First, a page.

Hunt for bin Laden's Body Is Futile

Bill Warren will almost certainly return empty-handed

A Pakistani soldier and policeman stand in a cordoned-off street as they look at the final hideout of Osama bin Laden.
A Pakistani soldier and policeman stand in a cordoned-off street as they look at the final hideout of Osama bin Laden. (Getty Images)

Treasure-hunter Bill Warren has caused a stir with his plan to find Osama bin Laden’s remains in the Arabian Sea. But as Brian Palmer explains in Slate, Warren has almost no shot of succeeding.

For one thing, he is trying to find treasure without a map. Unless he’s got an inside scoop as to where bin Laden’s remains were deposited, they’ll be near impossible to find in the vastness of the Arabian Sea. "Legitimate treasure hunters start an active search only after months, and often years, of exhaustive research."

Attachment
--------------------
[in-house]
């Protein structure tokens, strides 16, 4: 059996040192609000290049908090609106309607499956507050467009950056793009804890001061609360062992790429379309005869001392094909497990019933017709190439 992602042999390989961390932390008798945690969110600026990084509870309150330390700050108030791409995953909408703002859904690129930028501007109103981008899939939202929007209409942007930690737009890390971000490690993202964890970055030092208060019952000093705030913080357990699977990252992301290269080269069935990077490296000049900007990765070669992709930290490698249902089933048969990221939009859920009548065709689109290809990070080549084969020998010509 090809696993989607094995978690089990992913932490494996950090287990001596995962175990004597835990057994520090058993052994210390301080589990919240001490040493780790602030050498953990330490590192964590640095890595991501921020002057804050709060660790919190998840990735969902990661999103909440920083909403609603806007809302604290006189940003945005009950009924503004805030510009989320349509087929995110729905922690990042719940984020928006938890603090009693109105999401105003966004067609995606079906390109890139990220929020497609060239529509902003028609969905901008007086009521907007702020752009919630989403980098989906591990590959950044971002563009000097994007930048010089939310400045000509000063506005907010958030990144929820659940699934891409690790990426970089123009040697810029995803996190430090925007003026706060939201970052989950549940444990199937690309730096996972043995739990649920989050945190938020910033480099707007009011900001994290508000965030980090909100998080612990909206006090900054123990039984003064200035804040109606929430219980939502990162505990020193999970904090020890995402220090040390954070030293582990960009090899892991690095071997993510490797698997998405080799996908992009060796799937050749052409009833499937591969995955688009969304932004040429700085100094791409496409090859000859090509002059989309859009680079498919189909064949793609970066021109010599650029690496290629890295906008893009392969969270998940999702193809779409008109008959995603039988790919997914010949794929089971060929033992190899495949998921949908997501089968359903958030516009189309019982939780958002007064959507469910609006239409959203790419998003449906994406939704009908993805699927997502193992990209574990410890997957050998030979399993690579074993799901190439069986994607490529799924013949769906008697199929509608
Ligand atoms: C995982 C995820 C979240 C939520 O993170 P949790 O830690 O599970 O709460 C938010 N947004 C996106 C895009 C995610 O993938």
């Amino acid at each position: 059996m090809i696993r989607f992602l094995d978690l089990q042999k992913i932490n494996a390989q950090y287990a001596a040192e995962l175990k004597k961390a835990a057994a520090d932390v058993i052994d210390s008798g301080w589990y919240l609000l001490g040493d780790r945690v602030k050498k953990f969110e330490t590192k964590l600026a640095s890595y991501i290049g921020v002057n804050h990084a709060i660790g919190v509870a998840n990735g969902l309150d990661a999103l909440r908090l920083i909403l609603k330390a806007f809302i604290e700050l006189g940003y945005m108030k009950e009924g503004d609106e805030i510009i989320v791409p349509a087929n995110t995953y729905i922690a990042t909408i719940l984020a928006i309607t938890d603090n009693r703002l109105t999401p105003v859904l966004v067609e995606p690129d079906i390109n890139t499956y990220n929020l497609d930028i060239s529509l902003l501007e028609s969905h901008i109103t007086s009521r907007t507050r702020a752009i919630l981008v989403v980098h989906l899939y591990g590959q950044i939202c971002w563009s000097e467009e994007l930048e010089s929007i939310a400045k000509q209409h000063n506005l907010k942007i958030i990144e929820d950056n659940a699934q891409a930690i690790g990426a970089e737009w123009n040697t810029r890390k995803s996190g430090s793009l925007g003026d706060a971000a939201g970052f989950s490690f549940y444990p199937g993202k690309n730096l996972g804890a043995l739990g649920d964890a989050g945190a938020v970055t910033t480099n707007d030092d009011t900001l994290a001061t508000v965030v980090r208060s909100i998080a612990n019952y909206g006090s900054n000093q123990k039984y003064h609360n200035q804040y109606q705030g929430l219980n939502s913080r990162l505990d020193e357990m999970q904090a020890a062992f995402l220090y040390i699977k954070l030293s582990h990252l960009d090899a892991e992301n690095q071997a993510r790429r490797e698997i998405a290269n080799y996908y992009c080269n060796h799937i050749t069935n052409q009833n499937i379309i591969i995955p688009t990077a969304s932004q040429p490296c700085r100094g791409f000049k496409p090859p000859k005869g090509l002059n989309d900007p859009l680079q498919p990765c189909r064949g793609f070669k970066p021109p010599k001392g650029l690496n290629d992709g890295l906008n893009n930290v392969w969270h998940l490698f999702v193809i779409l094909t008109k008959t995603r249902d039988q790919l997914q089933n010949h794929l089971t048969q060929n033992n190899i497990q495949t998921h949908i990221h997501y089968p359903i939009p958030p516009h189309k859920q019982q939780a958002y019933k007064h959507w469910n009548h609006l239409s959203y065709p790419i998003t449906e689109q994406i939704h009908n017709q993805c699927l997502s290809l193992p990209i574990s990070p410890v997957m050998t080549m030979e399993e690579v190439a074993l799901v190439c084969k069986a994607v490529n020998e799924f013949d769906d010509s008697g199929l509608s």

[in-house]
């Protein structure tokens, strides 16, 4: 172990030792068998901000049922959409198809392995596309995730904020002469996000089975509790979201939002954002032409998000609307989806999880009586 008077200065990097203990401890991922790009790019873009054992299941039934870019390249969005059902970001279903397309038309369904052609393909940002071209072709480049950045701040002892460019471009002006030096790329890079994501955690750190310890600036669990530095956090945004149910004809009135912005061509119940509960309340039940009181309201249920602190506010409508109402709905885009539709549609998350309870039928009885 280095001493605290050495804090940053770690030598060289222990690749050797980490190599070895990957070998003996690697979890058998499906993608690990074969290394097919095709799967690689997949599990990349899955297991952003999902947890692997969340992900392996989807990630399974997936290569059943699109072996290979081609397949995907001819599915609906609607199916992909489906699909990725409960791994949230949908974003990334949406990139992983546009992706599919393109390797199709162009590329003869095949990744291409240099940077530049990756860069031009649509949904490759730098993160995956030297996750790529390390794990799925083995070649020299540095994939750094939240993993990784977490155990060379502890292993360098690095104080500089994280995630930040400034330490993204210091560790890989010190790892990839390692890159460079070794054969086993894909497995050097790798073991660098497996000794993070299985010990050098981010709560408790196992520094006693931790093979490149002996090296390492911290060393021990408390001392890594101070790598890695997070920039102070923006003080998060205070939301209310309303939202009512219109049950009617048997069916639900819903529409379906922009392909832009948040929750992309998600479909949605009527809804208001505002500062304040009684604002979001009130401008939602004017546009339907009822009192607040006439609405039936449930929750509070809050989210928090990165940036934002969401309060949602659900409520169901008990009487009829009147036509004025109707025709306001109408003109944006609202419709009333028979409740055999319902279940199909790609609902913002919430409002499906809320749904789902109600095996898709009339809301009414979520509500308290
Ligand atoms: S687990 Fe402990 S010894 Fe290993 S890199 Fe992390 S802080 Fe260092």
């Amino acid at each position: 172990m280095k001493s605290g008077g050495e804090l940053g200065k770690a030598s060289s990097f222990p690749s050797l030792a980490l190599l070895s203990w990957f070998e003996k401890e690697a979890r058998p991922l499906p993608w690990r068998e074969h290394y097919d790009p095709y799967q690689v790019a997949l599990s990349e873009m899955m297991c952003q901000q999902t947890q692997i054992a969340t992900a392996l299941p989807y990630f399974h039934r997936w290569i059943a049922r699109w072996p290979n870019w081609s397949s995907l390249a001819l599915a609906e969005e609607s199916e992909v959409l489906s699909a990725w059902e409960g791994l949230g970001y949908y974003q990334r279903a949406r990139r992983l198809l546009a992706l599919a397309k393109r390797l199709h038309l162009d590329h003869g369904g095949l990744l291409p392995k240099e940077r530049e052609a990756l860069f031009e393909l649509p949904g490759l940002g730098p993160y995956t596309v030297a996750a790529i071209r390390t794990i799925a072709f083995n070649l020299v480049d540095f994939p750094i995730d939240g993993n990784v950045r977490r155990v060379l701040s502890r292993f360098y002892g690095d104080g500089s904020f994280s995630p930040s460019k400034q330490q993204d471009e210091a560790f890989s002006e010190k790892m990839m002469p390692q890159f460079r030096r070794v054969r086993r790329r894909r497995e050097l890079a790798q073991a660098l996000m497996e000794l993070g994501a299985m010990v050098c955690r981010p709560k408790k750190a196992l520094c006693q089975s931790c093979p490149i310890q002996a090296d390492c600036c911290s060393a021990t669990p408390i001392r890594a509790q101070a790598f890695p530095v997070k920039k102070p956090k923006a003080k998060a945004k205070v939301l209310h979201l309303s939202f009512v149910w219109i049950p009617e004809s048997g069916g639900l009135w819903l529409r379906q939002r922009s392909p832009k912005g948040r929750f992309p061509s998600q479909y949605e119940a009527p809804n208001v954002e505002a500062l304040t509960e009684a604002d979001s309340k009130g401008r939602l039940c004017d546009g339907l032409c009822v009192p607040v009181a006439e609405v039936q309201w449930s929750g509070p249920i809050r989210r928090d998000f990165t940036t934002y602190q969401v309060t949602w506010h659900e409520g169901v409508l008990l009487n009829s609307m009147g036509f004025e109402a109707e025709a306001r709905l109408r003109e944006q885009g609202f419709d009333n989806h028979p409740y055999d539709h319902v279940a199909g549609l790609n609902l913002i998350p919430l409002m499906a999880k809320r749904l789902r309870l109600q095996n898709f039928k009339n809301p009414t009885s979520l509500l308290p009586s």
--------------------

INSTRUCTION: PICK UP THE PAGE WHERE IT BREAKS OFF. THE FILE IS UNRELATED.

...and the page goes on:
Warren also plans to use sonar, would be great for finding a hard object like a treasure chest, but not so much for a soft body on the sea floor. Another obvious obstacle is time. After a month’s dip in the salty ocean, would we even recognize the body? If bin Laden landed in just the right spot with low temperatures and few scavengers, it's possible little decay has begun.

On the other hand, "it's equally possible that bin Laden has already been reduced to bones."
 
 
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